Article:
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Fresh brewed growth: Colombia’s economic coming of age

Traditionally, Colombia conjures thoughts and images associated with coffee, rhythms of cumbia and not-so-distant memories of illicit trade. The country that was once better known for Juan Valdez is now more closely associated with robust economic growth, substantial oil and hydrocarbon reserves, and a business-friendly environment.

The size of Colombia’s economy, measured in terms of gross domestic product (GDP, the market value of all goods and services), was approximately $333 billion as of December 2011, compared to $98 billion in 2001 — more than doubling in size during the ten-year period. This growth has been predominantly supported by sizable foreign direct investment in the country’s most productive industries, namely mining, oil drilling and services.

Benefits from the nation’s economic growth have also been enjoyed by Colombia’s 47 million people. According to World Bank figures, during the ten-year period, GDP per capita reached $7,099 per person, much higher than the $2,429 registered at the beginning of the decade. Greater consumer wealth has helped to boost a dynamic internal economy as consumption has increased, driven by higher disposable incomes.

None of this would have been possible without the gains in security experienced by the country under various presidential administrations, beginning in the early mid-90s and continuing to today. Colombia, with help from the United States, was able to diminish the security threats posed by narcotrafficking. The nation’s armed forces have also been successful in controlling a larger proportion of the nation’s territory as the Fuerzas Armadas Revolucionarias de Colombia (FARC) is slowly being pushed to the peripheries of the nation’s borders.

Another reason behind Colombia’s economic expansion is the nation’s move toward trade liberalization and a benign view of international investment that have resulted in a set of accommodative policies to encourage and reward foreign investment. Colombia has embarked on a path of opening itself to global trade via free-trade agreements. The country has either signed or is negotiating free-trade agreements with various nations, including Canada, Chile, Mexico, Switzerland, the EU, Venezuela, South Korea, Turkey, Japan and Israel. (The U.S. Congress ratified its free-trade agreement with Colombia in October 2011.) Colombia’s gradual opening, together with aprudent economic and budgetary policy mix, has rendered good results as 2012 growth is projected to reach 4.8 percent and 2013 growth at approximately 5 percent, well above the Latin American average.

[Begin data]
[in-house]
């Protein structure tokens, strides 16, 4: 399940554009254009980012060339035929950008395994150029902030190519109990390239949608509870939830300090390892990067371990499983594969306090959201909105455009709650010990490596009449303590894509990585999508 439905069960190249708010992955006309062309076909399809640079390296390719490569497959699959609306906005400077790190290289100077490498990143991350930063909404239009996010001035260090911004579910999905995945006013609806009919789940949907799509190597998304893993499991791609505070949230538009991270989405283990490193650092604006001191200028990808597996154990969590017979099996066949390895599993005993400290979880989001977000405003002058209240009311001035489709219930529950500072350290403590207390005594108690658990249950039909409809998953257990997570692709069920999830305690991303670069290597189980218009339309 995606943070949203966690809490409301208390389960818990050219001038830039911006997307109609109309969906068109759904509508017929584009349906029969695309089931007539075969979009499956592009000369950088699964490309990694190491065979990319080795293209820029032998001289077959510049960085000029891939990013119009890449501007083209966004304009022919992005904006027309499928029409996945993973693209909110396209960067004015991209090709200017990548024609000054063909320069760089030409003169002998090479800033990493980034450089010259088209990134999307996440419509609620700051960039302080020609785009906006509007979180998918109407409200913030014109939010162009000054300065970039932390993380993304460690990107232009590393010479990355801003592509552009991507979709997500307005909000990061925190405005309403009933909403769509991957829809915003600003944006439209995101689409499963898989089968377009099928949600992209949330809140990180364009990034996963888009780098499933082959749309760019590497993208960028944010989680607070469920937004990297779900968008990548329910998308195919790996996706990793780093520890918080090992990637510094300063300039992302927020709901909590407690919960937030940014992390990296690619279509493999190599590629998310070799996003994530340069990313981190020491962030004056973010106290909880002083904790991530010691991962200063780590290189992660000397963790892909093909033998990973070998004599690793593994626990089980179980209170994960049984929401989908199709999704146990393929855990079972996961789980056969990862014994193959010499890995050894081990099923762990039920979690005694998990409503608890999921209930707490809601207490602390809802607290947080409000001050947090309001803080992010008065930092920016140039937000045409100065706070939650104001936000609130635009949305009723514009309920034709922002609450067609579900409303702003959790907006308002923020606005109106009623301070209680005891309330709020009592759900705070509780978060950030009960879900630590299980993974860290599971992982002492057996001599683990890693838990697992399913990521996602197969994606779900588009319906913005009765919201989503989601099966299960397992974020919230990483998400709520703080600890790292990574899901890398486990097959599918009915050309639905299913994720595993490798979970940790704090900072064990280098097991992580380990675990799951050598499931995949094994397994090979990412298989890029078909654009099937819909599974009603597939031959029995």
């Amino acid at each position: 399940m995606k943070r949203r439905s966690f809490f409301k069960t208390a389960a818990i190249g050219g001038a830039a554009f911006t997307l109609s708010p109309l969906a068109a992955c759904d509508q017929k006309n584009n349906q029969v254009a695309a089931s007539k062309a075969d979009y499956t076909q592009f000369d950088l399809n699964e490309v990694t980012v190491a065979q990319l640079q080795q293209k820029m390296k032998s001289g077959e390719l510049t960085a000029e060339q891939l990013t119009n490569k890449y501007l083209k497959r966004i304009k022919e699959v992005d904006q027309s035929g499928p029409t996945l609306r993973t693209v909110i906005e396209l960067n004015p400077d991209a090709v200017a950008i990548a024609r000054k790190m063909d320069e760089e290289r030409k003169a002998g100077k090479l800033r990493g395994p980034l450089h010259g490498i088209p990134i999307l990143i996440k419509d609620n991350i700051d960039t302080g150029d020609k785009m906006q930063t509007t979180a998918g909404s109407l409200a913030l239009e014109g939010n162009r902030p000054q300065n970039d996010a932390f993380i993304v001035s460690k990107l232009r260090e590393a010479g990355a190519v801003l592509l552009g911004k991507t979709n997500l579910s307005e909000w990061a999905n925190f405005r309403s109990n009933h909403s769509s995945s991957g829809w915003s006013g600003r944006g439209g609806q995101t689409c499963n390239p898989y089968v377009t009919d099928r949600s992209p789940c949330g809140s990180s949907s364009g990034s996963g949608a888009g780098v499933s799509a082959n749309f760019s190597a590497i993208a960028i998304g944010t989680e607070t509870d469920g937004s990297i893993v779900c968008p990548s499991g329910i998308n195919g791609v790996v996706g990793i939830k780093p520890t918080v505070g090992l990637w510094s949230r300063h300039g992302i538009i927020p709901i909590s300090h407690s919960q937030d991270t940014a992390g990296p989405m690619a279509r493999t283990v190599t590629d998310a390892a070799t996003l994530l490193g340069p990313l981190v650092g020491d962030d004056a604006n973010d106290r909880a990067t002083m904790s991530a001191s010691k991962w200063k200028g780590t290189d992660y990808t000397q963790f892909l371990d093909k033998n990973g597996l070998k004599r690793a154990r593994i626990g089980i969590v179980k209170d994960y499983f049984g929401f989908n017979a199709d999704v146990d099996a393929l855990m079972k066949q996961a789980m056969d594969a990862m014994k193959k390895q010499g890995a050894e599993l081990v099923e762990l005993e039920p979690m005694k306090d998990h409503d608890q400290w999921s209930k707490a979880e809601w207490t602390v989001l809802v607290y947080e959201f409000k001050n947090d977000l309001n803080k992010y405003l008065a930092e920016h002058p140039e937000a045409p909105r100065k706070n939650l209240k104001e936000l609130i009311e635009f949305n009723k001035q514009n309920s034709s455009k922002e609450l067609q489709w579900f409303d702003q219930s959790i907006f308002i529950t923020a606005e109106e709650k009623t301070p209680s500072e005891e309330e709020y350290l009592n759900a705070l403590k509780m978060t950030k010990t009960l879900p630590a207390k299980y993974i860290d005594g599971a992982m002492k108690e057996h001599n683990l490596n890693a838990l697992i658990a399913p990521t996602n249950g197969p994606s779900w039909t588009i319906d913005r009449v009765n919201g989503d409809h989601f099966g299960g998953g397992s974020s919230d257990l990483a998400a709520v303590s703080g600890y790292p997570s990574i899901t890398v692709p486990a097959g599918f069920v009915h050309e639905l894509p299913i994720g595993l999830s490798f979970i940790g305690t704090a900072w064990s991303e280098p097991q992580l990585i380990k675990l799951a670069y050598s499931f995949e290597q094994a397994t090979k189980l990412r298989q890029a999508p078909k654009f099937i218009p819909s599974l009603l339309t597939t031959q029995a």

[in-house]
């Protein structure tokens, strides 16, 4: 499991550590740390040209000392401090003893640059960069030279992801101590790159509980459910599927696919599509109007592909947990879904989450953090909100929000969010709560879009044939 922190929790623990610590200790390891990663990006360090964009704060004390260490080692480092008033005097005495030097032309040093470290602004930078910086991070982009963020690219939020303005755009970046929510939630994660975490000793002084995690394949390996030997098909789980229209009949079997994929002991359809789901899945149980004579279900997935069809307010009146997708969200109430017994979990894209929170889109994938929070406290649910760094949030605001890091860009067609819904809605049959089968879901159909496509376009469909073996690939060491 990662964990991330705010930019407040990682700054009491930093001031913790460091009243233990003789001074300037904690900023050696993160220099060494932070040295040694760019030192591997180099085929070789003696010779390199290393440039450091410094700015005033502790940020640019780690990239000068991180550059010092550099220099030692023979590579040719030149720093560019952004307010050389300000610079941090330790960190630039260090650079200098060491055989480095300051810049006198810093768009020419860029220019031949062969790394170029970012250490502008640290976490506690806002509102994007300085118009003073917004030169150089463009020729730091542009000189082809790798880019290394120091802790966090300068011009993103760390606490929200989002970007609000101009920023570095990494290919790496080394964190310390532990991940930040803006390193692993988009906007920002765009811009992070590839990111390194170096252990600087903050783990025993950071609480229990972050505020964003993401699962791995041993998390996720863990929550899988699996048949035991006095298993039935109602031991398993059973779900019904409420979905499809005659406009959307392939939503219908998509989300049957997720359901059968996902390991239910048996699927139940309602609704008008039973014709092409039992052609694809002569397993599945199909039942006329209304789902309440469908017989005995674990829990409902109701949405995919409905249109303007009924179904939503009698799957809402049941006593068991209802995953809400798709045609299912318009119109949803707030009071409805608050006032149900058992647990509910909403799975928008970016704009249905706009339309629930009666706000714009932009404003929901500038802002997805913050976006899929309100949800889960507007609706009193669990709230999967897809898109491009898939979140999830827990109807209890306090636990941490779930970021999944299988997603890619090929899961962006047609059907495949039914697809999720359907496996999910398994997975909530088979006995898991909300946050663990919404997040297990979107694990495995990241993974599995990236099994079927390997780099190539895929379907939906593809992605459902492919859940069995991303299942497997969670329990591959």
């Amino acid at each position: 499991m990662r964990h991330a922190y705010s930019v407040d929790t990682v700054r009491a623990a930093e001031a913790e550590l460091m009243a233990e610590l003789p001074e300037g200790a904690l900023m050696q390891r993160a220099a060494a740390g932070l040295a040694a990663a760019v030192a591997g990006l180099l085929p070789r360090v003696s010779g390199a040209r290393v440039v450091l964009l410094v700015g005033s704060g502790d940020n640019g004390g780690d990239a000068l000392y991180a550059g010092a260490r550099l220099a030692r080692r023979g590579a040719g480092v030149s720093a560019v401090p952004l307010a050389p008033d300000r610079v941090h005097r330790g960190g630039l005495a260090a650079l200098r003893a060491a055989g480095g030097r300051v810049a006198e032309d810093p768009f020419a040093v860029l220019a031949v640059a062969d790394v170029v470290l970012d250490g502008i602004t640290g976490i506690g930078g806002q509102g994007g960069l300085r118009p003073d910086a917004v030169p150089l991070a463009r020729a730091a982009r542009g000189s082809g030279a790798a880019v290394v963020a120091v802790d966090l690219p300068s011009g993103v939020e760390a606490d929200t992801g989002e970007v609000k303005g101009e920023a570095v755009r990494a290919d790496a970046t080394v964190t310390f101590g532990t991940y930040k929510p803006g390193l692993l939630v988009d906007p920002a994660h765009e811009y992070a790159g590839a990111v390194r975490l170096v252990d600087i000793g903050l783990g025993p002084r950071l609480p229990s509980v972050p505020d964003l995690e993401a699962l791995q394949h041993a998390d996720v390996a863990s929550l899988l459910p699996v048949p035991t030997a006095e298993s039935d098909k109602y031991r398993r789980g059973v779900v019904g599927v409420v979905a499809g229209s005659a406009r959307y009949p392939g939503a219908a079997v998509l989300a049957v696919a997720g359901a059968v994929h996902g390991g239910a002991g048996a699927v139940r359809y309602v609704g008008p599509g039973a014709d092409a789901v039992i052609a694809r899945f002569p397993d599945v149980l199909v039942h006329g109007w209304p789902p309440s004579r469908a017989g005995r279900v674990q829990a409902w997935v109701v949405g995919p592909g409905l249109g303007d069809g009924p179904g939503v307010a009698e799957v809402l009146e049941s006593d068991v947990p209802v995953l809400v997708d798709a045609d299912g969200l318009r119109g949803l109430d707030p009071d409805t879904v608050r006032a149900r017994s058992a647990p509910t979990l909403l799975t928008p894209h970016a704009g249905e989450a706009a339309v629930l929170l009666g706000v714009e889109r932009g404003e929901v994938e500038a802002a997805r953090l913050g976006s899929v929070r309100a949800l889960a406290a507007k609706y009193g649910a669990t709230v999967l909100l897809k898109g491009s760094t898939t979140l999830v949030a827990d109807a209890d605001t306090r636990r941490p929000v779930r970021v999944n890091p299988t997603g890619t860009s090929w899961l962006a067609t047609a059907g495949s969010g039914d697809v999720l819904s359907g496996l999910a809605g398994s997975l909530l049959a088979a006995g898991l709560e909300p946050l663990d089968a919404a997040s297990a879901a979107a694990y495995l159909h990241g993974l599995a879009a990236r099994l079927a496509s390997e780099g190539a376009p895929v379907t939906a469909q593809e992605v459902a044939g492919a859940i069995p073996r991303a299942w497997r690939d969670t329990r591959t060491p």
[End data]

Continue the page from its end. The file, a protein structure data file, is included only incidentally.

Despite all these positives, significant challenges remain.

The country needs to improve its overall competitiveness globally, as it ranked 68th in the 2011-2012 Global Competitiveness Report issued by the World Economic Forum. The same report ranked Colombia as 95th overall out of 143 countries in terms of quality of infrastructure, likely due to the nation’s weak road (ranked as 109th) and rail (ranked 99th) transportation systems. For its part, the government (through the National Infrastructure Agency) is responding to the challenge with a planned $27 billion investment program ($20 billion for roads / $7 billion for rail) and a clear set of rules in the form of new legislation to attract foreign capital.

While dealing with the challenges ahead, the country has begun to put behind its tumultuous past and commenced a new chapter in its history as it seeks prosperity and prominence in the global economy.


By Being Latino Contributor, Amable Bueno. The views expressed in this article are those of the author and do not necessarily represent the views of, and should not be attributed to his employer.

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